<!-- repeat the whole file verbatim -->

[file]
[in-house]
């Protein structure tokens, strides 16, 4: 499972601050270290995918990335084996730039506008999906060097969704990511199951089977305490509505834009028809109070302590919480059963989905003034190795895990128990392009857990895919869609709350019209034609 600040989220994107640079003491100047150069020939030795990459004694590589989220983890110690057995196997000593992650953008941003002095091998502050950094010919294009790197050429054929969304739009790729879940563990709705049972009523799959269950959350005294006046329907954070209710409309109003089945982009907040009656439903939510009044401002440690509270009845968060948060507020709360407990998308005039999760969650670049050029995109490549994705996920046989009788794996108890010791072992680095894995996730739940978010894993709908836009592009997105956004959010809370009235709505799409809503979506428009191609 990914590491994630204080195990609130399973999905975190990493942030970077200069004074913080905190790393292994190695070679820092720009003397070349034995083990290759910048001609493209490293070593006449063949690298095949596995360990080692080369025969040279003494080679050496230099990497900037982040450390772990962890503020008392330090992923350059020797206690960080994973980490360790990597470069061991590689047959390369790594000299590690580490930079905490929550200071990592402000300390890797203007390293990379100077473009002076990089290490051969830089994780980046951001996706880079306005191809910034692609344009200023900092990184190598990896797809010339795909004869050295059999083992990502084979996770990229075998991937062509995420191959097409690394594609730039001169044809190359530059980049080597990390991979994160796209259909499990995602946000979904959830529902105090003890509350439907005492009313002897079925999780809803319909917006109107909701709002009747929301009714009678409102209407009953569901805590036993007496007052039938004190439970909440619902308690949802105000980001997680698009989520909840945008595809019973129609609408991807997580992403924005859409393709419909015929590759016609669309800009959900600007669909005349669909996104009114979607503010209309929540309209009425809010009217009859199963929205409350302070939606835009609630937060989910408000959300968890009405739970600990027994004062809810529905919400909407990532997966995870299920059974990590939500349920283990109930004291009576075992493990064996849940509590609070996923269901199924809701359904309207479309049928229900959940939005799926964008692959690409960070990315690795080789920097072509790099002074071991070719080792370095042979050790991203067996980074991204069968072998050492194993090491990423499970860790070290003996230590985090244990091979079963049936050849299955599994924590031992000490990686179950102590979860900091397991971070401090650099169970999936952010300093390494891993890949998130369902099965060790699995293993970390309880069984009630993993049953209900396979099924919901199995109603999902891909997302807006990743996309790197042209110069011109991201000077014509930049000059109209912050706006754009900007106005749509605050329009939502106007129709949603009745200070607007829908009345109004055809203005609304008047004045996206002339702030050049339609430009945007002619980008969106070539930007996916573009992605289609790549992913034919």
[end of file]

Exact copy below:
[in-house]
């Protein structure tokens, strides 16, 4: 499972601050270290995918990335084996730039506008999906060097969704990511199951089977305490509505834009028809109070302590919480059963989905003034190795895990128990392009857990895919869609709350019209034609 600040989220994107640079003491100047150069020939030795990459004694590589989220983890110690057995196997000593992650953008941003002095091998502050950094010919294009790197050429054929969304739009790729879940563990709705049972009523799959269950959350005294006046329907954070209710409309109003089945982009907040009656439903939510009044401002440690509270009845968060948060507020709360407990998308005039999760969650670049050029995109490549994705996920046989009788794996108890010791072992680095894995996730739940978010894993709908836009592009997105956004959010809370009235709505799409809503979506428009191609 990914590491994630204080195990609130399973999905975190990493942030970077200069004074913080905190790393292994190695070679820092720009003397070349034995083990290759910048001609493209490293070593006449063949690298095949596995360990080692080369025969040279003494080679050496230099990497900037982040450390772990962890503020008392330090992923350059020797206690960080994973980490360790990597470069061991590689047959390369790594000299590690580490930079905490929550200071990592402000300390890797203007390293990379100077473009002076990089290490051969830089994780980046951001996706880079306005191809910034692609344009200023900092990184190598990896797809010339795909004869050295059999083992990502084979996770990229075998991937062509995420191959097409690394594609730039001169044809190359530059980049080597990390991979994160796209259909499990995602946000979904959830529902105090003890509350439907005492009313002897079925999780809803319909917006109107909701709002009747929301009714009678409102209407009953569901805590036993007496007052039938004190439970909440619902308690949802105000980001997680698009989520909840945008595809019973129609609408991807997580992403924005859409393709419909015929590759016609669309800009959900600007669909005349669909996104009114979607503010209309929540309209009425809010009217009859199963929205409350302070939606835009609630937060989910408000959300968890009405739970600990027994004062809810529905919400909407990532997966995870299920059974990590939500349920283990109930004291009576075992493990064996849940509590609070996923269901199924809701359904309207479309049928229900959940939005799926964008692959690409960070990315690795080789920097072509790099002074071991070719080792370095042979050790991203067996980074991204069968072998050492194993090491990423499970860790070290003996230590985090244990091979079963049936050849299955599994924590031992000490990686179950102590979860900091397991971070401090650099169970999936952010300093390494891993890949998130369902099965060790699995293993970390309880069984009630993993049953209900396979099924919901199995109603999902891909997302807006990743996309790197042209110069011109991201000077014509930049000059109209912050706006754009900007106005749509605050329009939502106007129709949603009745200070607007829908009345109004055809203005609304008047004045996206002339702030050049339609430009945007002619980008969106070539930007996916573009992605289609790549992913034919």